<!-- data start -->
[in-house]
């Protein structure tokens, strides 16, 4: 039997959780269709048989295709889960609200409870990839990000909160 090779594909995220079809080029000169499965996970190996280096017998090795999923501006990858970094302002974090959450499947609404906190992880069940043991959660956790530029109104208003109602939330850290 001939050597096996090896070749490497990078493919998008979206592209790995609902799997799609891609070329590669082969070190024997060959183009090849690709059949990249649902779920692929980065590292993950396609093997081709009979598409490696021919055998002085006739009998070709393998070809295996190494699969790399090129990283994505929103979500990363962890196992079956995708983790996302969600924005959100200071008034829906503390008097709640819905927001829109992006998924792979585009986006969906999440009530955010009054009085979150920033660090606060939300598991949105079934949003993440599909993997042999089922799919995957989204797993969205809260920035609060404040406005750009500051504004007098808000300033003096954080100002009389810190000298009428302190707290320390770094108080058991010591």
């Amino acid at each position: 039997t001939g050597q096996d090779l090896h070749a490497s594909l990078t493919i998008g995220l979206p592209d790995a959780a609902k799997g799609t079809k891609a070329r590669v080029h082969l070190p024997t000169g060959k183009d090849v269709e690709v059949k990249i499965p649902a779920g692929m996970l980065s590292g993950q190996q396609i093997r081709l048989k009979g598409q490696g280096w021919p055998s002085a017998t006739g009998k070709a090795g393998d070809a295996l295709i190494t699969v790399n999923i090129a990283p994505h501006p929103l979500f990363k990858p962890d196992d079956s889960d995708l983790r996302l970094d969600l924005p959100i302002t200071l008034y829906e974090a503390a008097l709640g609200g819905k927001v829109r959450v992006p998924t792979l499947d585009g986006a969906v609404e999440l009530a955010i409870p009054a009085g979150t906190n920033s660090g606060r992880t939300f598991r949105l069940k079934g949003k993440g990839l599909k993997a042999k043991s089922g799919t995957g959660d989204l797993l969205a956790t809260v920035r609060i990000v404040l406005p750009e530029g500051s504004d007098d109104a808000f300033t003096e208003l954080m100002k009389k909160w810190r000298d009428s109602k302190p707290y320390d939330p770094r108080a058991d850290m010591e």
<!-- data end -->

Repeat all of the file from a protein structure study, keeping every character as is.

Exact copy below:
[in-house]
């Protein structure tokens, strides 16, 4: 039997959780269709048989295709889960609200409870990839990000909160 090779594909995220079809080029000169499965996970190996280096017998090795999923501006990858970094302002974090959450499947609404906190992880069940043991959660956790530029109104208003109602939330850290 001939050597096996090896070749490497990078493919998008979206592209790995609902799997799609891609070329590669082969070190024997060959183009090849690709059949990249649902779920692929980065590292993950396609093997081709009979598409490696021919055998002085006739009998070709393998070809295996190494699969790399090129990283994505929103979500990363962890196992079956995708983790996302969600924005959100200071008034829906503390008097709640819905927001829109992006998924792979585009986006969906999440009530955010009054009085979150920033660090606060939300598991949105079934949003993440599909993997042999089922799919995957989204797993969205809260920035609060404040406005750009500051504004007098808000300033003096954080100002009389810190000298009428302190707290320390770094108080058991010591």
């Amino acid at each position: 039997t001939g050597q096996d090779l090896h070749a490497s594909l990078t493919i998008g995220l979206p592209d790995a959780a609902k799997g799609t079809k891609a070329r590669v080029h082969l070190p024997t000169g060959k183009d090849v269709e690709v059949k990249i499965p649902a779920g692929m996970l980065s590292g993950q190996q396609i093997r081709l048989k009979g598409q490696g280096w021919p055998s002085a017998t006739g009998k070709a090795g393998d070809a295996l295709i190494t699969v790399n999923i090129a990283p994505h501006p929103l979500f990363k990858p962890d196992d079956s889960d995708l983790r996302l970094d969600l924005p959100i302002t200071l008034y829906e974090a503390a008097l709640g609200g819905k927001v829109r959450v992006p998924t792979l499947d585009g986006a969906v609404e999440l009530a955010i409870p009054a009085g979150t906190n920033s660090g606060r992880t939300f598991r949105l069940k079934g949003k993440g990839l599909k993997a042999k043991s089922g799919t995957g959660d989204l797993l969205a956790t809260v920035r609060i990000v404040l406005p750009e530029g500051s504004d007098d109104a808000f300033t003096e208003l954080m100002k009389k909160w810190r000298d009428s109602k302190p707290y320390d939330p770094r108080a058991d850290m010591e």